A car breakdown is never a fun experience, but for a touring band it can spell real problems. You might be a couple of hours from home or several days. You could be stranded in the middle of nowhere or be stuck on a city street or parking lot. Either way, if you have gigs scheduled it’s hard to figure out how you’re going to make everything work to get you to the next spot.
Hello lovely blog folks! Long time no see, and I heartily apologize for that. I’m trying to return to a space where I can churn out blog posts and document my mental and physical state more regularly. I have a bad tendency to get really down on myself if I miss a deadline I’ve set for myself which makes it way harder to get things started up again. So here I am practicing self-forgiveness for neglecting the Miss Minstrel blog and I’ll try to keep up with the writing.
Musician networking sites and advice blogs have been touting the benefits of touring for the professional musician for a while now. They point to evidence of how many big artists are touring and how revenue data shows touring as the most reliable source of income now that album sales are low. I’m definitely a proponent of the idea of touring but what isn’t talked much about is how different touring is for each individual band or artist. Some bands do short stints of time but cover massive distances – trying to hit as many major markets as possible. This tends to be the case if band members have regular jobs they have to get back to. But the way we tour is a little different and in this post I’ll explain why.
We nixed venues
For the most part, our touring this year is based off of long shows (2+ hours) at small breweries, wineries, and coffee shops. Since our current project Razzvio has a small footprint and a very accessible sound we opted to only contact venues where that sound would fit. It turns out that there are TON of great breweries that host music and we’ve been very very happy with this strategy. Venues don’t tend to pay flat rates unless you’re a “big deal” and we’re just not playing that game this time around. So by targeting a specific venue market our tour routes came together really well.
We stay out for a LONG TIME
Our tour this year is about 9 months long. That’s a long time to be driving around and living out of a tour van. But the benefit is that we’ve been able to really plan our route out to maximize the number of shows and minimize driving times and distances. We’ve had to turn down a couple of shows due to routing but it’s overall been great! Taking the time to route a tour properly makes such a big difference to our financial bottom line.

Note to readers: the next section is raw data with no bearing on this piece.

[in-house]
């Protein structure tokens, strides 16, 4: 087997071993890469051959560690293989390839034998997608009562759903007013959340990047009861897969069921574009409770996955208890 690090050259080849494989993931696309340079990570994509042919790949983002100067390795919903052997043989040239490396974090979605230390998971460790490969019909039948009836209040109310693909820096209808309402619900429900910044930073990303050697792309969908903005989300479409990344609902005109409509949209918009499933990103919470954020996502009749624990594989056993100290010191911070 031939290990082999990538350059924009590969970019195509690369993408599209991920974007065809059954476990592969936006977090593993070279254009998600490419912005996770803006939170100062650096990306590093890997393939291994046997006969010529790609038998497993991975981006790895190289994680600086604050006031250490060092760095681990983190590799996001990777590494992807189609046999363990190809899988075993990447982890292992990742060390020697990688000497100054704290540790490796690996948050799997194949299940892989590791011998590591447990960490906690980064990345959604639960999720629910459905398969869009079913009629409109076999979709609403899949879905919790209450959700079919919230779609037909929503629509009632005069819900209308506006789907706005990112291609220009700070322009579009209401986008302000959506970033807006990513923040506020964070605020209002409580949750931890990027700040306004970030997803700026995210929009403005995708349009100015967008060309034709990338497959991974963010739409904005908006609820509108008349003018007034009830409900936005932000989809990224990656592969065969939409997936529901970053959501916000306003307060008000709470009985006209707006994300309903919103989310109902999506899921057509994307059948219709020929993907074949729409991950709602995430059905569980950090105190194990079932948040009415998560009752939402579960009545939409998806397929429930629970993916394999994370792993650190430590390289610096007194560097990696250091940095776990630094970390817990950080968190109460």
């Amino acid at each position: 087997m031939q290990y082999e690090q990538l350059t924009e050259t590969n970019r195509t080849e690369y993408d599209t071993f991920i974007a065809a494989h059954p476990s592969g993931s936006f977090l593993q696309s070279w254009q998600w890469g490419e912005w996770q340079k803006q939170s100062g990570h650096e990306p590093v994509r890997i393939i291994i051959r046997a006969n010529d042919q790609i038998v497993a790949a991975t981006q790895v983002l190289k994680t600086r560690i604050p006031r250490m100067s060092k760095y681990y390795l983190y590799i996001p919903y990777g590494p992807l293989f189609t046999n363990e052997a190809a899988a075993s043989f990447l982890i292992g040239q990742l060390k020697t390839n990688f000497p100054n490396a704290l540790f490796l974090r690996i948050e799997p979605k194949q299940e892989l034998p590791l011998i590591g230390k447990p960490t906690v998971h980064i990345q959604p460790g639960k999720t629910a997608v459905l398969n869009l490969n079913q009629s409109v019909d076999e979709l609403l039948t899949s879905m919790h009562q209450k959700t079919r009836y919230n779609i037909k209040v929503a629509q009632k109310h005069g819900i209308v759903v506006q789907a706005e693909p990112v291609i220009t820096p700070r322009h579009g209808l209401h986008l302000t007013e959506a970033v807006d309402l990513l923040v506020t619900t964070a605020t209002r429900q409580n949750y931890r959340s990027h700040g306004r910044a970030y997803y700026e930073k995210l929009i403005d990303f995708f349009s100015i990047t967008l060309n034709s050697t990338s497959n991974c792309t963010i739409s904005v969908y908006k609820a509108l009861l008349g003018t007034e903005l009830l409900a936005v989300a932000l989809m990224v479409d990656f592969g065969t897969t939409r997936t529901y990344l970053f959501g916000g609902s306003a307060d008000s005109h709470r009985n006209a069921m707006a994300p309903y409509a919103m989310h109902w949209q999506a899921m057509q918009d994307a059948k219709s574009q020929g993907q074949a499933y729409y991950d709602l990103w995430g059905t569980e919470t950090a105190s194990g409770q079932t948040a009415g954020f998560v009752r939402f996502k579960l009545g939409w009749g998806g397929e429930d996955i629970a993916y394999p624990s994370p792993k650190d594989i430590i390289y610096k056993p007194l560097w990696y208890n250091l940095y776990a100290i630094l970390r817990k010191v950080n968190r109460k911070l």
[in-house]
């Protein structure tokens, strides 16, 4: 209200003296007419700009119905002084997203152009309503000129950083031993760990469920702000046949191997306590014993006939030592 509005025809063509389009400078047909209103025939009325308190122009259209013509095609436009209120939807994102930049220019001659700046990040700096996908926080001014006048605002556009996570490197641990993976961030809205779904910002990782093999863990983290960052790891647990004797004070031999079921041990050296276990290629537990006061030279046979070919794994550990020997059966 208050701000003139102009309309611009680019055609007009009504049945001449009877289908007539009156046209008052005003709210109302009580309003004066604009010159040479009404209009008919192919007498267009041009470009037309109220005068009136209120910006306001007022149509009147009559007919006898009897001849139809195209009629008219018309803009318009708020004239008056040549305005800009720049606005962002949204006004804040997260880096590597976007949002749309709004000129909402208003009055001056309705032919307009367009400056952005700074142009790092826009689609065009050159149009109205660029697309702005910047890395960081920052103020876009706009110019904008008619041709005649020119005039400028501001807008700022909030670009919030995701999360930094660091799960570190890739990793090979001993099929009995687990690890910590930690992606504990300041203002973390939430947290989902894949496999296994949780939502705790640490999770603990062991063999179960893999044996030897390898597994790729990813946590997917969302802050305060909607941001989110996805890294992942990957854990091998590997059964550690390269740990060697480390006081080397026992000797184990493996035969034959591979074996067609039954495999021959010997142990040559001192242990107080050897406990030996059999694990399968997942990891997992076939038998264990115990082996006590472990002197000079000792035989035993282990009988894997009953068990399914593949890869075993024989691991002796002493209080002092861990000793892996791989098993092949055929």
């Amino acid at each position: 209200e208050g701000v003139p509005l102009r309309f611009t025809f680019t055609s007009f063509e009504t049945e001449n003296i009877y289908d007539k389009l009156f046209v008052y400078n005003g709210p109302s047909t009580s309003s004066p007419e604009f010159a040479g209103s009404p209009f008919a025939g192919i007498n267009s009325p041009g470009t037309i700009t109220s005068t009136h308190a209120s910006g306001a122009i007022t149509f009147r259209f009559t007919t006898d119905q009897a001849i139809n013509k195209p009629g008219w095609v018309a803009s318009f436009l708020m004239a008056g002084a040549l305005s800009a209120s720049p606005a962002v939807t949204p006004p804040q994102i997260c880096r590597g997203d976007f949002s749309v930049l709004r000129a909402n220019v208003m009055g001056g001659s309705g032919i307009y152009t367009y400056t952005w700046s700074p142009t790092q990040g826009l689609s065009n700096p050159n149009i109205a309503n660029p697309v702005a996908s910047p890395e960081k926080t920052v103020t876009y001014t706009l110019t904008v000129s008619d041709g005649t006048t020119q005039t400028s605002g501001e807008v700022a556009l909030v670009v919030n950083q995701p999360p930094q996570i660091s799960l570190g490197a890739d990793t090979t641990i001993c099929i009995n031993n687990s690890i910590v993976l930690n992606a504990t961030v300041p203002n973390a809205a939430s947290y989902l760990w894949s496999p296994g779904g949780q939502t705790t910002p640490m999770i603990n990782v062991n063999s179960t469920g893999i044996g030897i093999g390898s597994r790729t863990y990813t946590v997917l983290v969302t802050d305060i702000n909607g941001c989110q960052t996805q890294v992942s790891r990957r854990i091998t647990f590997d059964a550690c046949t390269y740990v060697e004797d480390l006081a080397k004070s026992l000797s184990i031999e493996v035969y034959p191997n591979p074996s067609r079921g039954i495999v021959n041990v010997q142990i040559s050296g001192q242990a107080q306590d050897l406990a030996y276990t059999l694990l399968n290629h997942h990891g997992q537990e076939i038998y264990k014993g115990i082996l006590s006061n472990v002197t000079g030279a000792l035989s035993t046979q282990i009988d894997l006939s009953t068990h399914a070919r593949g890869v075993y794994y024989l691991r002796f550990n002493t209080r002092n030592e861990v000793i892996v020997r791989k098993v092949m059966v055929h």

We creatively cut costs
This year we invested in a solar panel array on our van roof so that we can have power for appliances and our computers. Since there are just two of us touring we have enough space in the van for all our gear, a bed, and a small kitchen setup complete with a mini-fridge. Now we can buy groceries instead of eating fast food and we can stay in the van at night in rest stops or campsites rather than getting a hotel. Because our tour started in March and ends in November, we’ll have many months of comfortable van camping without extreme heat or cold.
We budget intensely
This year I’m using a new budget strategy to try and really stay on top of our finances. Touring is our business and we’re in this for the long run so having clear concise budgets really helps manage things. I work off of a percentage system rather than a set monthly amount due to how much our income fluctuates. I’ll go through our financial planning in depth for a different post. But touring without an idea of how much you’re willing or can spend is absolutely nuts to me – the whole point is to be able to keep going and you can’t do that with a sinking financial ship.
We take time to enjoy life
Touring for us isn’t just a short term arrangement, we spend a lot of time on the road and have really prioritized touring as a life style. That means that we try and sight see wherever we’re going. Hiking is a pretty inexpensive hobby that lets you see more of the scenery than just the view from the road. It also makes a long driving day that much more manageable because you get a chance to stretch your legs and see something new. We also book the occasional hotel, go see a movie, or just have a really nice dinner. Not every day should be about penny pinching.